F-Secure Armory Drive - Secure Storage for Unlimited Data

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Jul 27, 2015
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Portable storage solutions need to balance accessibility and security: They need to be simple to use and compact enough for the owners to carry around, but secure enough to prevent other people from simply picking it up and accessing its contents. F-Secure Armory Drive aims to strike this balance by providing an encrypted storage solution that runs on the USB armory – the world’s smallest secure-by-design computer.

The solution consists of two components: Firmware for the USB armory, and an iOS app. The firmware (a free download for current USB armory owners) adds F-Secure Armory Drive functionality to the USB armory. The iOS app turns users’ iPhones into an authentication mechanism for data contained on microSD cards encrypted by the solution. Access to the device owner’s iPhone and paired USB armory are required to access the contents protected by the system. These two components work together to prevent unauthorized access to data, even if the microSD card or USB armory is lost, or stolen by an experienced attacker. The system also prevents exposing the solution’s encryption keys to laptops or desktops, which helps protect that information from untrusted or compromised computers.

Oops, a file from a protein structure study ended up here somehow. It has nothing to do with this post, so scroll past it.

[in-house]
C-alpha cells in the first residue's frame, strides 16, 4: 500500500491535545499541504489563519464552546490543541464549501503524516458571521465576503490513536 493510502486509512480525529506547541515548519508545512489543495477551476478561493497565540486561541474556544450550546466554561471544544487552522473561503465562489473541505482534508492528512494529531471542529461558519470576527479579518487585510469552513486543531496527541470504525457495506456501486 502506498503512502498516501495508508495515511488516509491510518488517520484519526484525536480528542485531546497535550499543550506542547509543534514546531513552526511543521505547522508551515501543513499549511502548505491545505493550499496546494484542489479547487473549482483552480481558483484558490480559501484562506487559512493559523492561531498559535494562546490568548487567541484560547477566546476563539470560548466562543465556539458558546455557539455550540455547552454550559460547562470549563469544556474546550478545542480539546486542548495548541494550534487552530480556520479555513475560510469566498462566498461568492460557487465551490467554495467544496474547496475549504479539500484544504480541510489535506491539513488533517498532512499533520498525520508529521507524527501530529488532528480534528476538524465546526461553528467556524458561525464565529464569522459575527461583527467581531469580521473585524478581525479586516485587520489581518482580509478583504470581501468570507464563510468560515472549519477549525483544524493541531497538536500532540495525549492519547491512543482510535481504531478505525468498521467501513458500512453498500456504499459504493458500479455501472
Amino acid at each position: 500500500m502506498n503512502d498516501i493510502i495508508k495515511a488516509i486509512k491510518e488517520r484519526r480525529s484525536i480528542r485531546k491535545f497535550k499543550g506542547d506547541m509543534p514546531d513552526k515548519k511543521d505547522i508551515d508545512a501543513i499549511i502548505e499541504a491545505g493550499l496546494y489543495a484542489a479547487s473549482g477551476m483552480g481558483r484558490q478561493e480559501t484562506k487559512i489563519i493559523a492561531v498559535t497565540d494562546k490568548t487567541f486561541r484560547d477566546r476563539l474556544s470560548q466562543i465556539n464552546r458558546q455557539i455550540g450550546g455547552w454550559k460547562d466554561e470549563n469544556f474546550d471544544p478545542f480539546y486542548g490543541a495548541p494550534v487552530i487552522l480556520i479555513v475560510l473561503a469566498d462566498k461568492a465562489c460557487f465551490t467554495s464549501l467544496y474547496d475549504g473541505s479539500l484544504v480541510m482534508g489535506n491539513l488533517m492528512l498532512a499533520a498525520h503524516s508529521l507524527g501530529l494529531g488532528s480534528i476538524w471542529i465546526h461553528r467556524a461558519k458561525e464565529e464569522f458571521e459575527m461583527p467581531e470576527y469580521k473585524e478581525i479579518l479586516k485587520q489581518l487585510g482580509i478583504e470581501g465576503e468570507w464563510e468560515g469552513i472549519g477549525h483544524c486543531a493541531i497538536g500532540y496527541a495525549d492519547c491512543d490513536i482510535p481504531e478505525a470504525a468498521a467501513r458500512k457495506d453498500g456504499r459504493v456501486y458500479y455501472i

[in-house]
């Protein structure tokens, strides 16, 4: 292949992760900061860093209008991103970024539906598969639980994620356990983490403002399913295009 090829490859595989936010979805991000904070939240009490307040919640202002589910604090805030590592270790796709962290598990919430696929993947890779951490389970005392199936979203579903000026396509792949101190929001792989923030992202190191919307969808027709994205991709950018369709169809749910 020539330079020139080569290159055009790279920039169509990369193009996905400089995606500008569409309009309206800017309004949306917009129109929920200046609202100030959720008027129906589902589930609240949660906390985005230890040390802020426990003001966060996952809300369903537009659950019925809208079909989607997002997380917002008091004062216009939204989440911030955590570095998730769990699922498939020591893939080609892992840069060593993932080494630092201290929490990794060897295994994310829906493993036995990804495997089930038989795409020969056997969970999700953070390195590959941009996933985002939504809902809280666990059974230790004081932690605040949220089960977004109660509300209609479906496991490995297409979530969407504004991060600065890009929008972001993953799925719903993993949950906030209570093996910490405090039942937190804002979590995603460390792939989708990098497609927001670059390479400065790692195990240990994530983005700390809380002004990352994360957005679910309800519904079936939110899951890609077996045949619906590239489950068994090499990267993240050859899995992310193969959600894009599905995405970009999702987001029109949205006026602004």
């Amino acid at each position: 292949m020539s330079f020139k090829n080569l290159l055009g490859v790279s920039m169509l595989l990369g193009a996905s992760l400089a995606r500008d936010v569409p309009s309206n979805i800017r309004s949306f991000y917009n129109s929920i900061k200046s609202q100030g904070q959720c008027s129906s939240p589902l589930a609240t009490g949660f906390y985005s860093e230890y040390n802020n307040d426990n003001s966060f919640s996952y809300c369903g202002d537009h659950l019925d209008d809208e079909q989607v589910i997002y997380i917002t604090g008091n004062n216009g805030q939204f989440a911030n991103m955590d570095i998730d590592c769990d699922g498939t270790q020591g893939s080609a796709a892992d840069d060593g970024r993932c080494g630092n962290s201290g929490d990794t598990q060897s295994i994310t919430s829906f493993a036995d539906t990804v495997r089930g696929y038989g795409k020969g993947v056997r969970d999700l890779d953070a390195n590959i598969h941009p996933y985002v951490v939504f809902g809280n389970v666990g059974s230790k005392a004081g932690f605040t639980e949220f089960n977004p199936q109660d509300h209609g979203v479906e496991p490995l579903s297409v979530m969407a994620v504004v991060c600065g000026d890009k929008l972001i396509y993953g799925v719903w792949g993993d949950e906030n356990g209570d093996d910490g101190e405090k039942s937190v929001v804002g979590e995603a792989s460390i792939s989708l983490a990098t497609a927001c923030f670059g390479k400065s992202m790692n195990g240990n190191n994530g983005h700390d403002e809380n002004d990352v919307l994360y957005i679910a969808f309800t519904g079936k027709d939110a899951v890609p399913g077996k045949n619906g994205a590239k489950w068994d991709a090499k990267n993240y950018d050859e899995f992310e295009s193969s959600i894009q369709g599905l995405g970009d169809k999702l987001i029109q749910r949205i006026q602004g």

“The USB armory has been embraced by companies, security professionals, and others with the technical expertise and need for a secure computing platform. However, everyone needs secure storage and providing it is well within the USB armory’s capabilities. F-Secure Armory Drive makes those capabilities accessible to anyone looking for secure, portable, limitless storage,” said F-Secure Head of Hardware Security Andrea Barisani, whose team designed the USB armory and F-Secure Armory Drive.

While other secure USB drives include protection for data and encryption keys, the introduction of measures to secure the system’s firmware is one of F-Secure Armory Drive’s more unique strengths. Barisani and his team achieved this by combining the USB armory’s Secure Boot capabilities with a Google transparency framework* – one of the first successful implementations of this framework for binary transparency. Thanks to this innovation, any firmware update pushed to the USB armory undergoes additional authentication by both the desktop installer as well as the device itself. The additional authentication protects the system from compromise via a malicious update – a common tactic in supply chain attacks.

 
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